Watersports Advisory: Carefully assess the potential risks of recreational water activities and consider your physical capabilities and skills. Never venture out alone, particularly at isolated beaches or far out to sea. Avoid entering the water above your waist if you have been drinking and always be mindful of jet ski and boat traffic in the area. 

Tourism: The tourism industry is unevenly regulated, and safety inspections for equipment and facilities do not commonly occur. Hazardous areas/activities are not always identified with appropriate signage, and staff may not be trained or certified either by the host government or by recognized authorities in the field. In the event of an injury, hospitals are able provide urgent medical treatment, though very serious injuries often require medical evacuation. U.S. citizens are encouraged to purchase medical evacuation insurance. See our webpage for more information on insurance providers for overseas coverage.

Local Laws & Special Circumstances

Criminal Penalties: You are subject to local laws. If you violate local laws, even unknowingly, you may be expelled, arrested, or imprisoned. Penalties for possession, use, or trafficking in illegal drugs or firearms are severe, and convicted offenders can expect long jail sentences and heavy fines.

Furthermore, some laws are also prosecutable in the U.S., regardless of local law. For examples, see our website on crimes against minors abroad and the Department of Justice website.


Arrest Notification: If you are arrested or detained, ask police or prison officials to notify the U.S. Embassy immediately. See our webpage for further information.

Firearms: Do not enter Dominica with firearms or ammunition without prior express consent from the Dominican government.

Faith-Based Travelers: See the following webpages for details:

 

LGBTI Travelers: Consensual same-sex conduct is illegal, and no laws prohibit discrimination against a person on the basis of sexual orientation. There are no legal impediments to organizations for LGBTI persons.

See our LGBTI Travel Information page and section 6 of our Human Rights report for further details.

Travelers Who Require Accessibility Assistance: Access to buildings, pedestrian paths and transportation is extremely difficult for persons with mobility issues. Sidewalks (if they exist) are very uneven and will only occasionally have ramps at intersections. Pedestrian crossings are also very infrequent and can be poorly marked. Buses and taxis do not have special accommodations.

Students: See our Students Abroad page and FBI travel tips.

Women Travelers: See our travel tips for Women Travelers.

Health

Medical facilities in Dominica do not meet U.S. standards. Dominica has an operational hyperbaric chamber. There is limited ambulance service on most of the island. Sea rescue service is available at the North end of the island. Doctors and hospitals often expect immediate cash payment for health services.

The U.S. government does not pay medical bills for overseas travelers. Be aware that U.S. Medicare and Medicaid programs do not apply overseas.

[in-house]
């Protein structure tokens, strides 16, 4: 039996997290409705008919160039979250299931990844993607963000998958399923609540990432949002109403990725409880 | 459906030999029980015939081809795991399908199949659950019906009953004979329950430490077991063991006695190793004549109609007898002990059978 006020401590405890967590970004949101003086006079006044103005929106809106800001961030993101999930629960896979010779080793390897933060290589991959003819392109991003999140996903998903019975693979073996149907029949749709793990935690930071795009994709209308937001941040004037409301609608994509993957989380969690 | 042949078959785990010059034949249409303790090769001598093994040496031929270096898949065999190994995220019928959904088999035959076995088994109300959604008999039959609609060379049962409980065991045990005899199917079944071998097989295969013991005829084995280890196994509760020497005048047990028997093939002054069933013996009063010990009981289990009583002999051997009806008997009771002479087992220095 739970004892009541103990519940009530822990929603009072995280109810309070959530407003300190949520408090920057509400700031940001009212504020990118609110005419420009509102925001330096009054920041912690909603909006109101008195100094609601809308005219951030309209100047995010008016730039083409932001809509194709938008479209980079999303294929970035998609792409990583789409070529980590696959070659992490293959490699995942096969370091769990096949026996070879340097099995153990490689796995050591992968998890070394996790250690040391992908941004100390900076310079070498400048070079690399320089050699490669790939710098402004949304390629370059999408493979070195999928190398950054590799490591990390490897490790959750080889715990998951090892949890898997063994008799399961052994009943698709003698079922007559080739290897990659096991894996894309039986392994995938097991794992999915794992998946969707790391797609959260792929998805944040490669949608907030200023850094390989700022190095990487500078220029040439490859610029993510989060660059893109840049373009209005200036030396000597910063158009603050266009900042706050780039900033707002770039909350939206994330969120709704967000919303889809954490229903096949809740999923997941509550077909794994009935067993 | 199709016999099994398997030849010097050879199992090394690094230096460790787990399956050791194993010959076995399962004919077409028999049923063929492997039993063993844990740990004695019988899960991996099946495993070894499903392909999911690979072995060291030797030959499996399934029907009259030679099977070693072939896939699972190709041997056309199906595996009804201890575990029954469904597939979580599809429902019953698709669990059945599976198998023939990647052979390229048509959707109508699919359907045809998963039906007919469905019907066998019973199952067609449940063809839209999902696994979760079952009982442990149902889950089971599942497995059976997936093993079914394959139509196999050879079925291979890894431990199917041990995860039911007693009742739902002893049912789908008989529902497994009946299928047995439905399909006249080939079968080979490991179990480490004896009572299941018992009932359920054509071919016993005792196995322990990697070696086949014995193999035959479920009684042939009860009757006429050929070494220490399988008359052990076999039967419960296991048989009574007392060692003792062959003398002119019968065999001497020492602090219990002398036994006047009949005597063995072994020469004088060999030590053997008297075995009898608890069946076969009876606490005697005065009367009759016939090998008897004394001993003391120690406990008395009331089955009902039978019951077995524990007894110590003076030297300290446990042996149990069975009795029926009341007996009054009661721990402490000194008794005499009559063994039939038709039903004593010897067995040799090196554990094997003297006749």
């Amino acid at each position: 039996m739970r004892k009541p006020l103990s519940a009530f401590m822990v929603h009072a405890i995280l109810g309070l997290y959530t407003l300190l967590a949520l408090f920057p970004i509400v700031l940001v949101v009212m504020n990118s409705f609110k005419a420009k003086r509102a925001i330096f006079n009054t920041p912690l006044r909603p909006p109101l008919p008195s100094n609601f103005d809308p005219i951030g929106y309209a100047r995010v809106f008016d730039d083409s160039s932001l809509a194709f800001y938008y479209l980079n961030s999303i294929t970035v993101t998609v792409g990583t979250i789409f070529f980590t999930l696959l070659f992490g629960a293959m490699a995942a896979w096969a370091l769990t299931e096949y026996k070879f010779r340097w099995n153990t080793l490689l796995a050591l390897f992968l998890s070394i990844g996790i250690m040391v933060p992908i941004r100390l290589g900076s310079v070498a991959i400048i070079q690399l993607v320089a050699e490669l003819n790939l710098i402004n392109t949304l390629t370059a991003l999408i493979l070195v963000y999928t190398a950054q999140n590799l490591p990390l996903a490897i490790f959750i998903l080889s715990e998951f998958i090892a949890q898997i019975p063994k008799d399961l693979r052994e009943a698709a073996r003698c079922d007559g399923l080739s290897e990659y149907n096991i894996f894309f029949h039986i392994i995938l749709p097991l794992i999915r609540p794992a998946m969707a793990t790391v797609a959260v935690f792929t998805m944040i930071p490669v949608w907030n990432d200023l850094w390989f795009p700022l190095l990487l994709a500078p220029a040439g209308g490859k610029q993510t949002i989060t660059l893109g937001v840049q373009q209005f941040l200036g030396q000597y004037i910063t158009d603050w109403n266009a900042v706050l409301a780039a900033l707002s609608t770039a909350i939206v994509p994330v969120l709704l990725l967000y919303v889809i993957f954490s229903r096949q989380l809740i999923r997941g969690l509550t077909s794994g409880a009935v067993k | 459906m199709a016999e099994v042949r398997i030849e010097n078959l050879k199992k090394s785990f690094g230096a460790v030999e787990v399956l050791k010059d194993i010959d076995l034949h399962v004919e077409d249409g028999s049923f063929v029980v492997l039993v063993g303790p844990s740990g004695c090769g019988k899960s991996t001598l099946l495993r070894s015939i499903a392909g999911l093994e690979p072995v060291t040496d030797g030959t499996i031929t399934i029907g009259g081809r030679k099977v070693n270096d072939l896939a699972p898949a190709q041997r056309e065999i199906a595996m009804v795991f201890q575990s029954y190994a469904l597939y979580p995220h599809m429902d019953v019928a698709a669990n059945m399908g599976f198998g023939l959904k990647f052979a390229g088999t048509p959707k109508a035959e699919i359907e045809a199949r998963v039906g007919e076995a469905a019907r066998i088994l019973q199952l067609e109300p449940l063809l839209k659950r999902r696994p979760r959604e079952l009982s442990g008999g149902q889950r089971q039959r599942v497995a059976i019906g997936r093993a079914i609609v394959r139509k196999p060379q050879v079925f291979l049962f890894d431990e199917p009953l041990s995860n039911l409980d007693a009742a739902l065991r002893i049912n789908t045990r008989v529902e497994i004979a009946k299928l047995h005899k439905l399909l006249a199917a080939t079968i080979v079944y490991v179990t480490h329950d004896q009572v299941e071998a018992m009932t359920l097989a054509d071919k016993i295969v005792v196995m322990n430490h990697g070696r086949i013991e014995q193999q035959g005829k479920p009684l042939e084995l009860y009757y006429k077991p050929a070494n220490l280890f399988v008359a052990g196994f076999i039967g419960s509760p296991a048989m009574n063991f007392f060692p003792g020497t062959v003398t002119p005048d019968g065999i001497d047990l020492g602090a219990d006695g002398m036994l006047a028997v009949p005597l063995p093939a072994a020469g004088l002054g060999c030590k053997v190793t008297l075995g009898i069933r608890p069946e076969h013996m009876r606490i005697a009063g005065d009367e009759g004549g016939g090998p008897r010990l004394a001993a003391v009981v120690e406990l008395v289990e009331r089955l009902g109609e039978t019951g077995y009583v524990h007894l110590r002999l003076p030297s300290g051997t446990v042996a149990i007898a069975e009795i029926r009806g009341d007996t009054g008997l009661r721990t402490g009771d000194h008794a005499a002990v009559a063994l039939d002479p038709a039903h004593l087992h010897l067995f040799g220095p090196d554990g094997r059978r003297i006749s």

Medical Insurance: Make sure your health insurance plan provides coverage overseas


We strongly recommend supplemental insurance to cover medical evacuation.

If traveling with prescription medication, check with the government of Dominica to ensure the medication is legal in Dominica. Always carry your prescription medication in original packaging with your doctor’s prescription.

 
Dominica has reported past or current transmission of the following diseases:

  • Chikungunya
  • Dengue
  • Zika


Vaccinations: Be up-to-date on all vaccinations recommended by the U.S. Centers for Disease Control and Prevention.

Further health information:

Travel and Transportation

Road Conditions and Safety:

Please be aware that while much of the country’s road infrastructure has been restored since the 2017 hurricane season, some secondary roads remain in very rough condition. Public transportation and services may not be running at full capacity, and travel around parts of the island may be difficult.

Be careful when driving, riding in a vehicle, or crossing roads on foot. Major roads are in average to poor condition. You may encounter wandering animals and slow moving heavy equipment. Drivers often stop in the middle of the roadway without warning. Always maintain a safe distance from the vehicle in front of you and watch for signs of sudden braking. Automobiles may lack working safety and signaling devices.

Traffic Laws: Driving is on the left-hand side of the road. There is relatively little police enforcement of traffic regulations. A local temporary driver’s license is required and can be purchased at car rental offices or from the Traffic Department in Roseau.

Public Transportation: Public transportation consists of mini-buses and taxis.

See our Road Safety page for more information.

Aviation Safety Oversight: The U.S. Federal Aviation Administration (FAA) assesses whether local civil aviation authorities are in compliance with International Civil Aviation Organization (ICAO) aviation safety standards for oversight of air carrier operations. Further information may be found on the FAA’s safety assessment page.

Maritime Travel: Mariners planning travel to Dominica should also check for U.S. maritime advisories and alerts. Information may also be posted to the U.S. Coast Guard homeport website, and the NGA broadcast warnings

For additional travel information

International Parental Child Abduction

Review information about International Parental Child Abduction in Dominica.  For additional IPCA-related information, please see the International Child Abduction Prevention and Return Act (ICAPRA) report.”

Last Updated: May 8, 2019

Travel Advisory Levels

Assistance for U.S. Citizens

U.S. Embassy Bridgetown
Wildey Business Park
Wildey
St. Michael BB 14006
Barbados, W.I.
Telephone
+(246) 227-4399
Emergency
+(246) 227-4000
Fax
+(246) 431-0179

Dominica Map